Phew! She sure spits fire
The free-spirited Malavika Avinash has a mind of her own, just like the iconic women she portrays
THE LADY CRACKLES Malavika Avinash: `In films you wear clothes you don't like, you do things you don't like, you're too young to protest' Photo: Murali Kumar K.
On the other side of our border, she was the ideal sister-in-law of the silver screen, the Anni. She's now playing a schizophrenic in Chidambara Rahasyam. On our side of the Cauvery, she is a strong policewoman battling corruption, and the polities of the day in Mukta. Cutting across borders, languages and people, silver screen's strongwoman Malavika Avinash has earned an iconic status for herself through Kannada and Tamil serials. Women sitting in front of their TVs over lunch and dinner look up to her, write fan mail saying she has empowered them to make bold decisions.
This cross-border actress started off as a child artiste who did Malayalam and Kannada films (though she dismisses her film career as of not much consequence) before deciding she didn't fit in and going on to graduate from the National Law School of India University. Only to make a comeback to acting on the telly in Tamil and Kannada serials with stalwart directors such as K. Balachander and T.N. Seetharam. She doesn't mince words when she says she's into serials for the big money.
She sounds disillusioned with her profession, and rails against the system (not just the industry), but says she's one of the few lucky TV stars like Smriti Irani to turn into an icon; otherwise there is no recognition or awards in TV. And, as cherry on top of the multi-tiered ice-cream , she aspires to make a serious future of being a politician! "I never intended to become an actress. In fact, in India, you begin your career as an actress when you are 17 or 18 because you don't have to be trained; you just have to look nice," is Malavika's effortless explanation for how she strayed into films.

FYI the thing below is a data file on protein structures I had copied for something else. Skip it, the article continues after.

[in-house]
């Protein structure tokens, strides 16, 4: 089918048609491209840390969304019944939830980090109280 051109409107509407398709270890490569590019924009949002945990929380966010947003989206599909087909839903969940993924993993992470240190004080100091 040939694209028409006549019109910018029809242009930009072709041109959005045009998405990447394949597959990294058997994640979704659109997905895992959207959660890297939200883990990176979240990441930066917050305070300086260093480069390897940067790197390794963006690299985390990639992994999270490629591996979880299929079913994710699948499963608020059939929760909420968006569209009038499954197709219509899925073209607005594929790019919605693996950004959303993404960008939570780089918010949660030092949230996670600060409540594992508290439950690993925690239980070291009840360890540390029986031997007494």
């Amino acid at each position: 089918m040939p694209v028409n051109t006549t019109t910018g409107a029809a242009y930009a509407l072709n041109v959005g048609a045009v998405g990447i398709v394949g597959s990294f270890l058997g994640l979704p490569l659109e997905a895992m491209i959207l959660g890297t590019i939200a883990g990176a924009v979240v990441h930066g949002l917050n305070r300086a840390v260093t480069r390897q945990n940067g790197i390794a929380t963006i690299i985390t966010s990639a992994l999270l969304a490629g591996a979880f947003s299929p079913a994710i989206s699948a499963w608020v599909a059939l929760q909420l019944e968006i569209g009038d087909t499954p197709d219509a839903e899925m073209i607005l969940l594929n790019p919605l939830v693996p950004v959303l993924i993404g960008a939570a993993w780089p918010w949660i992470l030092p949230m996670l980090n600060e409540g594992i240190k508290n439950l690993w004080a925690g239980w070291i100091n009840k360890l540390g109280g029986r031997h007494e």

She breaks up stardom for you into smaller atoms, in lawyer-like fashion: "If you are a child artiste, they wait for you to grow up. Film actresses age early because of the ordeals they go through. In cinema there's no in-between. You either play an 18-year-old or a 40-year-old," says the 29-year-old firebrand. "In films, you wear clothes you don't like, you do things you don't like, you're too young to protest. I did protest. So they threw me out. They don't like being questioned. Only people who don't ask questions survive."
Malavika Avinash is also representative of the innumerable Kannada actors who straddle both worlds of Tamil and Kannada TV and film industries. Some crossover that. Like her, there are others too with their feet firmly planted in these two worlds that are known to have strong undercurrents of animosity over matters filmi and non-filmi.
The big draw for Kannada actors in Chennai is money and the fame, she assures me. "I'm paid so phenomenally, I don't know whether actors deserve that kind of money." She also talks of another touchy issue adulation. "If you're an icon like Rajnikanth, you are worshipped. You'll never be worshipped in Karnataka like they're worshipped there. There is one Rajkumar and that is the end of it. Tamil Nadu had MGR, Rajnikanth, now Viyay... and he'll be followed by someone else. Who doesn't like sycophancy?"